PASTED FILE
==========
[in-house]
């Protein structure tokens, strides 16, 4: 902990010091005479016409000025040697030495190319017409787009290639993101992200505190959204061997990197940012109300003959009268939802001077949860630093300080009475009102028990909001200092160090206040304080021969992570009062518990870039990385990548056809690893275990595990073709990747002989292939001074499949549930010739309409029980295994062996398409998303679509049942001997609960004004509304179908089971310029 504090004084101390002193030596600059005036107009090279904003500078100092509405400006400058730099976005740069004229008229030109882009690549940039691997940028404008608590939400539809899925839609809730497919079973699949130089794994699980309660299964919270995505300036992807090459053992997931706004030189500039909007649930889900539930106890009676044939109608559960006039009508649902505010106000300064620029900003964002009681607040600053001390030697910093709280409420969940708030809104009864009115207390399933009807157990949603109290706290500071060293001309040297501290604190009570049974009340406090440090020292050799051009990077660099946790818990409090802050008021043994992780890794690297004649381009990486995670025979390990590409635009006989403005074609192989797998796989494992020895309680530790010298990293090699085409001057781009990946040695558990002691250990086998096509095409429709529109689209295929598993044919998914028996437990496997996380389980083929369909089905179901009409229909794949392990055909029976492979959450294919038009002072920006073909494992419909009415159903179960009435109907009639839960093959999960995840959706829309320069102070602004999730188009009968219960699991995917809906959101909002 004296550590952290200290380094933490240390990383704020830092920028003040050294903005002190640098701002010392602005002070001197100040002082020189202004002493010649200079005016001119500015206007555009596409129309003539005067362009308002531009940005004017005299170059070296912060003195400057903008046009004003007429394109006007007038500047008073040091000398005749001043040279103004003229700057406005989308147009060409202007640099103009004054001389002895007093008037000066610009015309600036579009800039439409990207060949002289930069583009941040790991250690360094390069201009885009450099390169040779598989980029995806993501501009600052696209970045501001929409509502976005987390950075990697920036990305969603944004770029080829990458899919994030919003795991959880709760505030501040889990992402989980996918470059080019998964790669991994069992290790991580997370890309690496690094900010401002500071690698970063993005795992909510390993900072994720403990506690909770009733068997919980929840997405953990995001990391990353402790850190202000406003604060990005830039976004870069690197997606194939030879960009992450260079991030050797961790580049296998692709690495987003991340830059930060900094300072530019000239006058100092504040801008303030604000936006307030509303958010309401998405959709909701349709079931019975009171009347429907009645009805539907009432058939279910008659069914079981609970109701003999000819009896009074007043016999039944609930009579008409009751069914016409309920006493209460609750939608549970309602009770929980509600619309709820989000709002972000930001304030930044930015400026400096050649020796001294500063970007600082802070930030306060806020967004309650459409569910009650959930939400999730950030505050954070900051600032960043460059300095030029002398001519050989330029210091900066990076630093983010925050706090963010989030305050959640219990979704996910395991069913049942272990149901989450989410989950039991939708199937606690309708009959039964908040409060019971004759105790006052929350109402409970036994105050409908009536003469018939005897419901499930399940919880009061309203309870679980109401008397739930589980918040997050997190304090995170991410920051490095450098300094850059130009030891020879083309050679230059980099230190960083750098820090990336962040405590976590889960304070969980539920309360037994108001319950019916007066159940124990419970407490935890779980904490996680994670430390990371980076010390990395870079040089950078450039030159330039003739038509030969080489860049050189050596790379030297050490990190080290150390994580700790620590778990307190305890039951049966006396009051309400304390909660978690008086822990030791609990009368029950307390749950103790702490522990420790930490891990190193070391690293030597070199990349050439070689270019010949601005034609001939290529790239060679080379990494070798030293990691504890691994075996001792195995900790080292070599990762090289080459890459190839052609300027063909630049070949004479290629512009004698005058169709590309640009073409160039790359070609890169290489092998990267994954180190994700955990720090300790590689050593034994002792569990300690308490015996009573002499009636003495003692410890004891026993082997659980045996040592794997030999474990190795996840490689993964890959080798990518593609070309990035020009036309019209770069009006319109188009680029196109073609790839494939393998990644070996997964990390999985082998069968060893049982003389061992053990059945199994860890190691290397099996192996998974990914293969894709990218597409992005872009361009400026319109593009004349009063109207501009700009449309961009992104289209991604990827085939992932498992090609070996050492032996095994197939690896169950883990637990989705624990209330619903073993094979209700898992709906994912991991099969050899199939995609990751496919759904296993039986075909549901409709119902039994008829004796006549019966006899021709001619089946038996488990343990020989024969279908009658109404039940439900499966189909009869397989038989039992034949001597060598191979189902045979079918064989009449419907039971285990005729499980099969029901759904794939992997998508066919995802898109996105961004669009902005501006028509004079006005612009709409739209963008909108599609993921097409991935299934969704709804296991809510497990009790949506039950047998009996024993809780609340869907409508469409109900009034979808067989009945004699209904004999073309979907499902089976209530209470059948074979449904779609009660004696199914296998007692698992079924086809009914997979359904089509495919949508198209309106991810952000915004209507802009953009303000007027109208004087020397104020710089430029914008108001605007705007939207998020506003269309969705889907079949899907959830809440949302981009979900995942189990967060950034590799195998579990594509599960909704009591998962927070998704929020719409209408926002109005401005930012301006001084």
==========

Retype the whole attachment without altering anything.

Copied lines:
[in-house]
């Protein structure tokens, strides 16, 4: 902990010091005479016409000025040697030495190319017409787009290639993101992200505190959204061997990197940012109300003959009268939802001077949860630093300080009475009102028990909001200092160090206040304080021969992570009062518990870039990385990548056809690893275990595990073709990747002989292939001074499949549930010739309409029980295994062996398409998303679509049942001997609960004004509304179908089971310029 504090004084101390002193030596600059005036107009090279904003500078100092509405400006400058730099976005740069004229008229030109882009690549940039691997940028404008608590939400539809899925839609809730497919079973699949130089794994699980309660299964919270995505300036992807090459053992997931706004030189500039909007649930889900539930106890009676044939109608559960006039009508649902505010106000300064620029900003964002009681607040600053001390030697910093709280409420969940708030809104009864009115207390399933009807157990949603109290706290500071060293001309040297501290604190009570049974009340406090440090020292050799051009990077660099946790818990409090802050008021043994992780890794690297004649381009990486995670025979390990590409635009006989403005074609192989797998796989494992020895309680530790010298990293090699085409001057781009990946040695558990002691250990086998096509095409429709529109689209295929598993044919998914028996437990496997996380389980083929369909089905179901009409229909794949392990055909029976492979959450294919038009002072920006073909494992419909009415159903179960009435109907009639839960093959999960995840959706829309320069102070602004999730188009009968219960699991995917809906959101909002 004296550590952290200290380094933490240390990383704020830092920028003040050294903005002190640098701002010392602005002070001197100040002082020189202004002493010649200079005016001119500015206007555009596409129309003539005067362009308002531009940005004017005299170059070296912060003195400057903008046009004003007429394109006007007038500047008073040091000398005749001043040279103004003229700057406005989308147009060409202007640099103009004054001389002895007093008037000066610009015309600036579009800039439409990207060949002289930069583009941040790991250690360094390069201009885009450099390169040779598989980029995806993501501009600052696209970045501001929409509502976005987390950075990697920036990305969603944004770029080829990458899919994030919003795991959880709760505030501040889990992402989980996918470059080019998964790669991994069992290790991580997370890309690496690094900010401002500071690698970063993005795992909510390993900072994720403990506690909770009733068997919980929840997405953990995001990391990353402790850190202000406003604060990005830039976004870069690197997606194939030879960009992450260079991030050797961790580049296998692709690495987003991340830059930060900094300072530019000239006058100092504040801008303030604000936006307030509303958010309401998405959709909701349709079931019975009171009347429907009645009805539907009432058939279910008659069914079981609970109701003999000819009896009074007043016999039944609930009579008409009751069914016409309920006493209460609750939608549970309602009770929980509600619309709820989000709002972000930001304030930044930015400026400096050649020796001294500063970007600082802070930030306060806020967004309650459409569910009650959930939400999730950030505050954070900051600032960043460059300095030029002398001519050989330029210091900066990076630093983010925050706090963010989030305050959640219990979704996910395991069913049942272990149901989450989410989950039991939708199937606690309708009959039964908040409060019971004759105790006052929350109402409970036994105050409908009536003469018939005897419901499930399940919880009061309203309870679980109401008397739930589980918040997050997190304090995170991410920051490095450098300094850059130009030891020879083309050679230059980099230190960083750098820090990336962040405590976590889960304070969980539920309360037994108001319950019916007066159940124990419970407490935890779980904490996680994670430390990371980076010390990395870079040089950078450039030159330039003739038509030969080489860049050189050596790379030297050490990190080290150390994580700790620590778990307190305890039951049966006396009051309400304390909660978690008086822990030791609990009368029950307390749950103790702490522990420790930490891990190193070391690293030597070199990349050439070689270019010949601005034609001939290529790239060679080379990494070798030293990691504890691994075996001792195995900790080292070599990762090289080459890459190839052609300027063909630049070949004479290629512009004698005058169709590309640009073409160039790359070609890169290489092998990267994954180190994700955990720090300790590689050593034994002792569990300690308490015996009573002499009636003495003692410890004891026993082997659980045996040592794997030999474990190795996840490689993964890959080798990518593609070309990035020009036309019209770069009006319109188009680029196109073609790839494939393998990644070996997964990390999985082998069968060893049982003389061992053990059945199994860890190691290397099996192996998974990914293969894709990218597409992005872009361009400026319109593009004349009063109207501009700009449309961009992104289209991604990827085939992932498992090609070996050492032996095994197939690896169950883990637990989705624990209330619903073993094979209700898992709906994912991991099969050899199939995609990751496919759904296993039986075909549901409709119902039994008829004796006549019966006899021709001619089946038996488990343990020989024969279908009658109404039940439900499966189909009869397989038989039992034949001597060598191979189902045979079918064989009449419907039971285990005729499980099969029901759904794939992997998508066919995802898109996105961004669009902005501006028509004079006005612009709409739209963008909108599609993921097409991935299934969704709804296991809510497990009790949506039950047998009996024993809780609340869907409508469409109900009034979808067989009945004699209904004999073309979907499902089976209530209470059948074979449904779609009660004696199914296998007692698992079924086809009914997979359904089509495919949508198209309106991810952000915004209507802009953009303000007027109208004087020397104020710089430029914008108001605007705007939207998020506003269309969705889907079949899907959830809440949302981009979900995942189990967060950034590799195998579990594509599960909704009591998962927070998704929020719409209408926002109005401005930012301006001084």